One seldom comes across a deed of sale of a sectional title unit, where the existence or non-existence of a real right of extension is mentioned in the agreement. This is a crucial clause that could, at the option of the Purchaser, cause an agreement of sale to fall apart. A real right of extension refers to a right which the developer reserves to himself to develop further units on the common property of the scheme, usually within a specified period of time. These units can either be a horizontal or vertical extension of an existing building, or the erection of further units on the property. This is a typical scenario where the development occurs in phases.
In order to afford protection to purchasers of units in a scheme which is subject to such a right of extension, the Sectional Titles Act (section 21(14)) requires that such a right of extension must be disclosed in the deed of alienation to every purchaser concerned, whether it be a first purchase from the developer, or any subsequent purchase. A deed of alienation in which the real right of extension is not disclosed, is voidable at the option of the purchaser.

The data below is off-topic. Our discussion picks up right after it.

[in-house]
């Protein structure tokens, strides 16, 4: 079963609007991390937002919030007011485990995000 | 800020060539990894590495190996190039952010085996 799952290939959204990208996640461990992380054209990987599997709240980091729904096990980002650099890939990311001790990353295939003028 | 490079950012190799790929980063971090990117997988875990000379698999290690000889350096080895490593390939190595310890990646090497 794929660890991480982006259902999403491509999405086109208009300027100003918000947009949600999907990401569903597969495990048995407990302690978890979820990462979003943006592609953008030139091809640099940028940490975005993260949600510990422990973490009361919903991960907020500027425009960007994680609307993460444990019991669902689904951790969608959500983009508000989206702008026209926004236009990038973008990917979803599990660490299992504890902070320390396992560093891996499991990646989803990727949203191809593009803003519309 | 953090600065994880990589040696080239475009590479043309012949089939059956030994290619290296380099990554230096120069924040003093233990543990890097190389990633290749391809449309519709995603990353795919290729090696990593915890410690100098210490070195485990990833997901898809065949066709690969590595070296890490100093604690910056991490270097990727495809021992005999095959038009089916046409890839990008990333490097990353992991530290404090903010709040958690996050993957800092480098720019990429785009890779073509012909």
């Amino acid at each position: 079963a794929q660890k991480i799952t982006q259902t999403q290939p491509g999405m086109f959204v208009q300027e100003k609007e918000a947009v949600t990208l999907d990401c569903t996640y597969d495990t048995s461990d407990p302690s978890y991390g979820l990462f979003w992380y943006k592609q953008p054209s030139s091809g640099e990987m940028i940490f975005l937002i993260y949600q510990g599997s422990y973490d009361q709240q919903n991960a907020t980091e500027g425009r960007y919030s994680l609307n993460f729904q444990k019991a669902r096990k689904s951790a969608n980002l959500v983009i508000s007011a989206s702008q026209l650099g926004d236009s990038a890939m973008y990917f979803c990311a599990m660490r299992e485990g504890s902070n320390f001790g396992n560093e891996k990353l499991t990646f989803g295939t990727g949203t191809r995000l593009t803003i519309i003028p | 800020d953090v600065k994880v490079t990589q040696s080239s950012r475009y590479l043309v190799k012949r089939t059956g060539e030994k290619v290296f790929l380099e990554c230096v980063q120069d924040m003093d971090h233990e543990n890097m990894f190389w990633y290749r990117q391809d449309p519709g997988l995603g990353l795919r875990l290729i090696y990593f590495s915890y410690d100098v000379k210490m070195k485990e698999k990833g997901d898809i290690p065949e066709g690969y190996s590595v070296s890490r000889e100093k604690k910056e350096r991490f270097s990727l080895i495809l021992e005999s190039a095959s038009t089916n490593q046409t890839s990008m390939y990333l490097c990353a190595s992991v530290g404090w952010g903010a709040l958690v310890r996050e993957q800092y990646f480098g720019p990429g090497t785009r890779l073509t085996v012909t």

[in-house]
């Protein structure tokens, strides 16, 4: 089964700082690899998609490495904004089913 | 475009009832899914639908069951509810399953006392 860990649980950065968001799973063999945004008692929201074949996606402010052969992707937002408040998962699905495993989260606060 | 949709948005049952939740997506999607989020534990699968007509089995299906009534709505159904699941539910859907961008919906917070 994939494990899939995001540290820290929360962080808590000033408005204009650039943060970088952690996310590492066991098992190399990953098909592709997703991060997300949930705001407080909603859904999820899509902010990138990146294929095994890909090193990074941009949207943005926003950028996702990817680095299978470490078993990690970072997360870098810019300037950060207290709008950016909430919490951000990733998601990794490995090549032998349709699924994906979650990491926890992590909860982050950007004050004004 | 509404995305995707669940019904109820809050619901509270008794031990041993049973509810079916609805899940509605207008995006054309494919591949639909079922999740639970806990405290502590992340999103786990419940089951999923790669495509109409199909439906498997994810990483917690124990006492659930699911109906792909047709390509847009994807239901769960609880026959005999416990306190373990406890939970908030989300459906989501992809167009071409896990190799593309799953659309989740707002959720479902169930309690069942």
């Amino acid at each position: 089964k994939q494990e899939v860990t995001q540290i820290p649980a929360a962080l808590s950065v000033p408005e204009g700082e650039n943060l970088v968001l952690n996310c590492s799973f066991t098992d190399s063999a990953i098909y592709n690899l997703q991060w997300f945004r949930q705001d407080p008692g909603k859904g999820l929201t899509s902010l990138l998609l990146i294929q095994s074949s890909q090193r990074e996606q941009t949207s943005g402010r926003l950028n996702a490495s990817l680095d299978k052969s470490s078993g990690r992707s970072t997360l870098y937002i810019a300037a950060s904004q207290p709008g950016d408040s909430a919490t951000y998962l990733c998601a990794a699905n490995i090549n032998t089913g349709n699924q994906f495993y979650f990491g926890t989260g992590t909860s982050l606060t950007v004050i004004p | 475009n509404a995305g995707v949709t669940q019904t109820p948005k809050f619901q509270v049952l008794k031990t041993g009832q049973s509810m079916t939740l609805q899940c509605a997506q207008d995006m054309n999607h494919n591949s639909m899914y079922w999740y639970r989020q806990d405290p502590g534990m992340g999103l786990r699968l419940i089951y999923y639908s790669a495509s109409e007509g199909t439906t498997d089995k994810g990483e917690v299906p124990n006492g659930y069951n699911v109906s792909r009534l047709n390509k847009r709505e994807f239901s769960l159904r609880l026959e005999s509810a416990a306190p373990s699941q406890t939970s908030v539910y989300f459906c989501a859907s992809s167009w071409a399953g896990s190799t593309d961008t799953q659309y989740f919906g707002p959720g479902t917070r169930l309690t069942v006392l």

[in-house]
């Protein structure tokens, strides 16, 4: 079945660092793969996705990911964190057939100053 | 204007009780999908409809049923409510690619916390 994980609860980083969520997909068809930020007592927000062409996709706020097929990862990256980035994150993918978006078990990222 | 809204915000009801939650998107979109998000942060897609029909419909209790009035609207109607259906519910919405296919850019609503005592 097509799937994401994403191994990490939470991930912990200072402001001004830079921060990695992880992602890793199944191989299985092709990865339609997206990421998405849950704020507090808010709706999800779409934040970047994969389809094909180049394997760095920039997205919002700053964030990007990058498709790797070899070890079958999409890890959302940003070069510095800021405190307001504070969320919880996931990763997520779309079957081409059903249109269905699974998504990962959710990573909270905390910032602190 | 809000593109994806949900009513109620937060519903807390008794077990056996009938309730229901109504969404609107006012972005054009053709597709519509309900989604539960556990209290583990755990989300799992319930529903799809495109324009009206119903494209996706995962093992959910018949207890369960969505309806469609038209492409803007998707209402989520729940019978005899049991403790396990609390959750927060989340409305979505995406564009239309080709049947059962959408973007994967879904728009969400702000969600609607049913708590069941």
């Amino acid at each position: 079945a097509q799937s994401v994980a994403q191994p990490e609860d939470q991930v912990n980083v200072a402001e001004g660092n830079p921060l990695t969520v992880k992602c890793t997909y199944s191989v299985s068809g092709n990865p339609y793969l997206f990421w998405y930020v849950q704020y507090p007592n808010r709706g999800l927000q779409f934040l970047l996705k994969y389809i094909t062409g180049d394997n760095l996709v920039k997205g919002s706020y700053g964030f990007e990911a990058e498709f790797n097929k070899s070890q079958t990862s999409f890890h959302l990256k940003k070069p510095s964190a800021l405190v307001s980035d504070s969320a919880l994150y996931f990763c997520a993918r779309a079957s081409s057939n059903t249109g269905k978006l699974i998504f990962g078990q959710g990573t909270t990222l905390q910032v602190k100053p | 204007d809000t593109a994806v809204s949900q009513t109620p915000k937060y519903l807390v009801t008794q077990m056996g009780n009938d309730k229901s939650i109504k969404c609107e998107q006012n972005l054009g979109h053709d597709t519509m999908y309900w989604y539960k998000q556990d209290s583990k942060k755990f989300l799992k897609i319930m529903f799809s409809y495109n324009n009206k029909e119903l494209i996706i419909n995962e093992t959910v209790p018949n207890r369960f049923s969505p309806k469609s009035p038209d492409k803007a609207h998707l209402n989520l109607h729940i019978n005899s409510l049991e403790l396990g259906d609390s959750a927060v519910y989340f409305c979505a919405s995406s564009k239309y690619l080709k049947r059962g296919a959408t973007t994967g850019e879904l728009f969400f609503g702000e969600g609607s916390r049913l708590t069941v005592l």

In practice, the problem created by the omission of such a disclosure clause, is often overcome by means of an affidavit, prepared by the transferring attorneys and signed by the purchaser to the effect that:
– The real right of extension was not disclosed in the deed of sale;
– The Purchaser obtained knowledge of the real right of extension after conclusion of the agreement;
– The purchaser nonetheless confirms his intention to proceed with the agreement despite the failure to initially disclose the real right of extension.
Agents and sellers are cautioned to take heed of the requirements of section 21(14) and, where applicable, to include the necessary clause in the deed of sale. Failure to do so may afford an opportunity to a purchaser to retract from an agreement, thereby causing an unnecessary delay in the sale of the property, and financial harm to the seller.